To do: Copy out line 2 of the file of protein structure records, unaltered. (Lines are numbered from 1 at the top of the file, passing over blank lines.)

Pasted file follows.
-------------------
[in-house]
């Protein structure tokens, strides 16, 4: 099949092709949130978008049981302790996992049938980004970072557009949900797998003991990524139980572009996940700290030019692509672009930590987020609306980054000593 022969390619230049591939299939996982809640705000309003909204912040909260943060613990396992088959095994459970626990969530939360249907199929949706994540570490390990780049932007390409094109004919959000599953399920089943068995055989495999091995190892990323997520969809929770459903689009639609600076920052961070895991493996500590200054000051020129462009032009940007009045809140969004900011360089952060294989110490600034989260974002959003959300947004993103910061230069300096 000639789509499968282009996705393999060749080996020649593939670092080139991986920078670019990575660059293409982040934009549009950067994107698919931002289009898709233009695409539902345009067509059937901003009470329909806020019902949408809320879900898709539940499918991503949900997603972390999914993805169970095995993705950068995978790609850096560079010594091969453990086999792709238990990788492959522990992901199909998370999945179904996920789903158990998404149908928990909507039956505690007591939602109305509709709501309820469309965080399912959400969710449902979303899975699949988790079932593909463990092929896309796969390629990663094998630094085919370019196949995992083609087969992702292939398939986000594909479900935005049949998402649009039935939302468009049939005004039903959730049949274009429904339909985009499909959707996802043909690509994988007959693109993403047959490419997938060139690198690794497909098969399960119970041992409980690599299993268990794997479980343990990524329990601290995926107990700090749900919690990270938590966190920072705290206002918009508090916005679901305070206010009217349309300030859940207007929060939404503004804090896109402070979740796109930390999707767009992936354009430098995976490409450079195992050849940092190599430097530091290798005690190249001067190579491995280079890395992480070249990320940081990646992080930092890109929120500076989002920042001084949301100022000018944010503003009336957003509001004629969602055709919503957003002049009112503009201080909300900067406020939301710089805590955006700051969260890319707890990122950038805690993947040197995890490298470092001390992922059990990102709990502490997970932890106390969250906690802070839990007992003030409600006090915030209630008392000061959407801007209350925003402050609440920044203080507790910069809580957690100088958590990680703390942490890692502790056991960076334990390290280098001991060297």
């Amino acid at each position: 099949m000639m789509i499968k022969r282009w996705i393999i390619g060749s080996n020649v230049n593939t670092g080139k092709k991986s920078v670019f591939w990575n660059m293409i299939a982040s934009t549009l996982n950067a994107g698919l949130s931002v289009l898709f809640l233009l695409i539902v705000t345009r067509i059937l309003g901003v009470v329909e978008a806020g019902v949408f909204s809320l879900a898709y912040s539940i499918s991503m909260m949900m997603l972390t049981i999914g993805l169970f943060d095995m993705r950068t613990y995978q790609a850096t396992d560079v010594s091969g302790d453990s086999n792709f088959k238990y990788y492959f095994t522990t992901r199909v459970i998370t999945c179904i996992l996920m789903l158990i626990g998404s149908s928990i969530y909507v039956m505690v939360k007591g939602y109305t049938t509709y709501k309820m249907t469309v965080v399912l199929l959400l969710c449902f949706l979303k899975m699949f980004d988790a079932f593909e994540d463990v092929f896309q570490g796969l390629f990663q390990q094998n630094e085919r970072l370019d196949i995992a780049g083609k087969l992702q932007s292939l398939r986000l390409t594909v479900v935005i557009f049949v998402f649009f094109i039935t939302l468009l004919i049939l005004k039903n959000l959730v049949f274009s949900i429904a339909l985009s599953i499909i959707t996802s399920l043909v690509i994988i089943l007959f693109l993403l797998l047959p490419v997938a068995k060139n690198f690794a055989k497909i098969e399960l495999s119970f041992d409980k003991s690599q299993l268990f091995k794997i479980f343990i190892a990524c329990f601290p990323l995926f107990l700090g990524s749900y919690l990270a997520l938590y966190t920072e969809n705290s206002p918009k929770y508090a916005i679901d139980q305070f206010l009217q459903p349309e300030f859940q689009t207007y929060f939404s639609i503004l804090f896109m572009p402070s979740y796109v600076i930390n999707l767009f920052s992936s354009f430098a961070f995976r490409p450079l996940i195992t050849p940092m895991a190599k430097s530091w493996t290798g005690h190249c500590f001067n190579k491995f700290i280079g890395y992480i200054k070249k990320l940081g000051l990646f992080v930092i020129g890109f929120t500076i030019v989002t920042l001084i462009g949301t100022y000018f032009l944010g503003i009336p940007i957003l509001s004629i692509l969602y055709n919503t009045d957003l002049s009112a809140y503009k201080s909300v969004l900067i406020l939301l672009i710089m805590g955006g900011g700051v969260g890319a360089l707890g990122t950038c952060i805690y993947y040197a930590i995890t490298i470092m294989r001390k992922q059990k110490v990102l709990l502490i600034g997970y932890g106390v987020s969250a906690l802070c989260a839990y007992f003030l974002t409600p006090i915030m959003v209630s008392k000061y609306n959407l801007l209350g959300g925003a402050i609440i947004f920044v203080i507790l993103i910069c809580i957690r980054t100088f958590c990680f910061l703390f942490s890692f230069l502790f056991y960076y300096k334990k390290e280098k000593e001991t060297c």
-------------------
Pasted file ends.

């Protein structure tokens, strides 16, 4: 099949092709949130978008049981302790996992049938980004970072557009949900797998003991990524139980572009996940700290030019692509672009930590987020609306980054000593 022969390619230049591939299939996982809640705000309003909204912040909260943060613990396992088959095994459970626990969530939360249907199929949706994540570490390990780049932007390409094109004919959000599953399920089943068995055989495999091995190892990323997520969809929770459903689009639609600076920052961070895991493996500590200054000051020129462009032009940007009045809140969004900011360089952060294989110490600034989260974002959003959300947004993103910061230069300096 000639789509499968282009996705393999060749080996020649593939670092080139991986920078670019990575660059293409982040934009549009950067994107698919931002289009898709233009695409539902345009067509059937901003009470329909806020019902949408809320879900898709539940499918991503949900997603972390999914993805169970095995993705950068995978790609850096560079010594091969453990086999792709238990990788492959522990992901199909998370999945179904996920789903158990998404149908928990909507039956505690007591939602109305509709709501309820469309965080399912959400969710449902979303899975699949988790079932593909463990092929896309796969390629990663094998630094085919370019196949995992083609087969992702292939398939986000594909479900935005049949998402649009039935939302468009049939005004039903959730049949274009429904339909985009499909959707996802043909690509994988007959693109993403047959490419997938060139690198690794497909098969399960119970041992409980690599299993268990794997479980343990990524329990601290995926107990700090749900919690990270938590966190920072705290206002918009508090916005679901305070206010009217349309300030859940207007929060939404503004804090896109402070979740796109930390999707767009992936354009430098995976490409450079195992050849940092190599430097530091290798005690190249001067190579491995280079890395992480070249990320940081990646992080930092890109929120500076989002920042001084949301100022000018944010503003009336957003509001004629969602055709919503957003002049009112503009201080909300900067406020939301710089805590955006700051969260890319707890990122950038805690993947040197995890490298470092001390992922059990990102709990502490997970932890106390969250906690802070839990007992003030409600006090915030209630008392000061959407801007209350925003402050609440920044203080507790910069809580957690100088958590990680703390942490890692502790056991960076334990390290280098001991060297």